At Sydney Cricket Ground on Friday, Hardik Pandya simultaneously emerged as India’s biggest positive as well as a possible contributor to the opening One Day International defeat against Australia.
With a career-best ODI score of 90, Pandya played an impressive innings on his return to the ODI side after the World Cup in 2019. But, in the analysis of the result, Virat Kohli found an answer to one question that India were faced with before the match while there was another that proved elusive.
Pandya, walking in to bat at 101/4 in the 14th over, stayed in the middle till 247/6 in the 39th over. In the process, the 27-year-old faced 76 balls for his brilliant 90, which included seven fours and four sixes.
When the playing XI was confirmed by Kohli at the toss the question that was on many a lip was whether Hardik Pandya is a good option as a specialist batsman in the Indian side. Was he good enough to pip the likes of Shubman Gill or Manish Pandey, just on his batting skills, if he was not going to bowl?
Going by the evidence of what we witnessed during the course of the Indian Premier League and on the day at SCG in the first ODI, the answer must be an emphatic yes.
It is not just the good numbers that Pandya has returned with that bat that leads one to make that conclusion, it’s the manner in which he bats these days. There is an assurance in the way he goes about an innings, whether it is in the death overs for Mumbai Indians or when he has to bat in the middle overs of a T20 or ODI. He targets the bowlers he can go after, he targets areas of the ground where he is strong at. The improved decision-making with the bat, was evident during his partnership with Shikhar Dhawan as the senior pro took a back seat and let Pandya set the tempo.
Most importantly, with the game all but lost even when Dhawan got out, Pandya chose not to just stick around in the middle as long as possible, and instead targetted Adam Zampa for yet another six. It was a match-up he was enjoying and he backed himself to keep the run-chase alive.
And, finally, it was the ODI innings where has faced the most deliveries in his career so far, not just his highest score.
Most balls faced in an innings by Hardik in ODI
|Match date||Runs||Balls faced||SR||Batting #||Opposition||Ground|
|27 Nov 2020||90||76||118.42||6||Australia||Sydney|
|24 Sep 2017||78||72||108.33||4||Australia||Indore|
|17 Sep 2017||83||66||125.75||7||Australia||Chennai|
|9 Jul 2019||32||62||51.61||6||New Zealand||Manchester|
|22 Jan 2017||56||43||130.23||7||England||Kolkata|
Well, let’s set that aside.
Moving on to the result itself, India lost the match at SCG on Friday by 66 runs. Never mind that Australia scored 374 and India made a fist of it for a while, that’s a margin indicative of the comfort with which the hosts closed the game out.
And there is a reason why Pandya’s popped up in Kohli’s analysis post-match.
“We have to find out a way to get a few overs from part-timers. Unfortunately, someone like Hardik is not ready to bowl yet, we have to accept that, we don’t really have all-round options as such right now,” he said.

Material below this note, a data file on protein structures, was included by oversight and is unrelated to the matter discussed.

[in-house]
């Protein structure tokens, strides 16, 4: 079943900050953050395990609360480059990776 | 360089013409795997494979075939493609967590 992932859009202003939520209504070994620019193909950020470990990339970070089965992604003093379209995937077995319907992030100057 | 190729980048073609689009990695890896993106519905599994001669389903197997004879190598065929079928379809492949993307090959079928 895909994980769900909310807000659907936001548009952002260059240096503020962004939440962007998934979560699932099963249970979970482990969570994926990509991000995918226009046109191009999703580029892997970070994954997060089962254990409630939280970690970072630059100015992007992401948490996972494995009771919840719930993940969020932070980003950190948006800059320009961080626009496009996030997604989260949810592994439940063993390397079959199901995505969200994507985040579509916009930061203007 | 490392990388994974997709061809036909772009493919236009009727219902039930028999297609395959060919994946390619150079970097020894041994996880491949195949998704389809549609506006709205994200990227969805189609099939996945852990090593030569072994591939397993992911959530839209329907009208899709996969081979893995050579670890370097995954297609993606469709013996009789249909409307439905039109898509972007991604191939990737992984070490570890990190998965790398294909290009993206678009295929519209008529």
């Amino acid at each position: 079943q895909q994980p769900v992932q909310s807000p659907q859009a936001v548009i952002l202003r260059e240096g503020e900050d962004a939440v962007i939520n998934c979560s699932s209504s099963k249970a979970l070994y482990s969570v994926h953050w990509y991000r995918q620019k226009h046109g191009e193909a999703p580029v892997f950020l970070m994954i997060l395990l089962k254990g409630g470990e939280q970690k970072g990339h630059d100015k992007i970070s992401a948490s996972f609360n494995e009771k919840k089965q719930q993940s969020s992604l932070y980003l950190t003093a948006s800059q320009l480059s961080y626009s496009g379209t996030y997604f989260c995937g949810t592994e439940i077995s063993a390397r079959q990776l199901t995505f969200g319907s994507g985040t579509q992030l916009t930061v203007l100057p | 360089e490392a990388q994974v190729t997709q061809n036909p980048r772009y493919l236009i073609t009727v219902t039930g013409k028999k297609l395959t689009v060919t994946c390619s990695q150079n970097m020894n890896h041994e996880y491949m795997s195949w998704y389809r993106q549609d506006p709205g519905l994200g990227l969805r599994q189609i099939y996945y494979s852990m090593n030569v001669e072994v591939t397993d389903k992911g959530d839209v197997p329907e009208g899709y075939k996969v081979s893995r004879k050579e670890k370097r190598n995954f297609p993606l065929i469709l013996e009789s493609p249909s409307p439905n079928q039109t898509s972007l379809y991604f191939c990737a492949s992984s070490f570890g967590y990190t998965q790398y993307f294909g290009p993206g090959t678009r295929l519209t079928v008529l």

Later on, Pandya said he has been bowling during practice. But, given the nature of his injury issues with the back, it’s become obvious that India (and Indians) are wrapping him up in cotton wool as far as bowing is concerned.
“I want to be at 100% of my bowling capacity. I want to bowl at speeds that are required at the international level,” said the all-rounder, adding that he has started bowling in the nets.
“We are thinking long term. We are thinking about the T20 World Cup and other important tournaments where my bowling will be of even more importance.”
And in an analysis that summed up why India are struggling in ODIs with the ball at the moment, Pandya made no bones about the fact that there is a problem without a solution in sight.
“I think, maybe, we will have to find someone who has already played India and groom them and find a way to make them play,” he said.
“It is always going to be difficult when you go with five bowlers, because then if somebody is having an off day, you won’t have someone to fulfill (that role),” he said about a collective flop-show by the Indian bowling.
“.....more than injury, it is about the sixth bowler’s role. If someone is having a bad day, so the other guys gets more cushion.”
Ultimately, Pandya doing well with the bat is still a big plus for India, but if he’s not bowling in the short term, India are left with a lop-sided team where there are six batsmen, one Ravindra Jadeja, and four No 11’s that make up the last four.
And, in the last six away ODIs, that has showed in the results. India have lost games every time they have had only five bowlers operating in an innings.
India's last six away ODIs
|Match||Overs bowled / Bowlers used||Bowling inns||Result|
|1st ODI in AUS||50.0 / 5||1||Lost|
|3rd ODI in NZ||47.1 / 5||2||Lost|
|2nd ODI in NZ||50.0 / 5||1||Lost|
|1st ODI in NZ||48.1 / 5||2||Lost|
|3rd ODI in WI||35 (reduced) / 6||1||Won|
|2nd ODI in WI||42 / 6||2||Won|
Sure, the sixth bowling option is not going to win you a match but it offers the cushion to the captain, knowing he can get an over or three out of someone if one of his main guys are having an off day.
Consider this: Yuzvendra Chahal walked off the field on Friday but he had finished his quota of overs by then. What if there was a situation where he hadn’t? In the 17-member squad India have at the moment, the only batsman who can roll his arm over is perhaps Kohli himself.
End of the day, Pandya stepped up as a batsman and delivered what was expected of him even if it was not enough on the day to take India past the finish line. But, if India continue to employ this strict five-bowler strategy, the squad is far too heavily dependent on the top three winning the match with the bat. The rigidity in the squad is a problem, but even more worryingly, one that has no evident solution in sight in the short term for captain Kohli.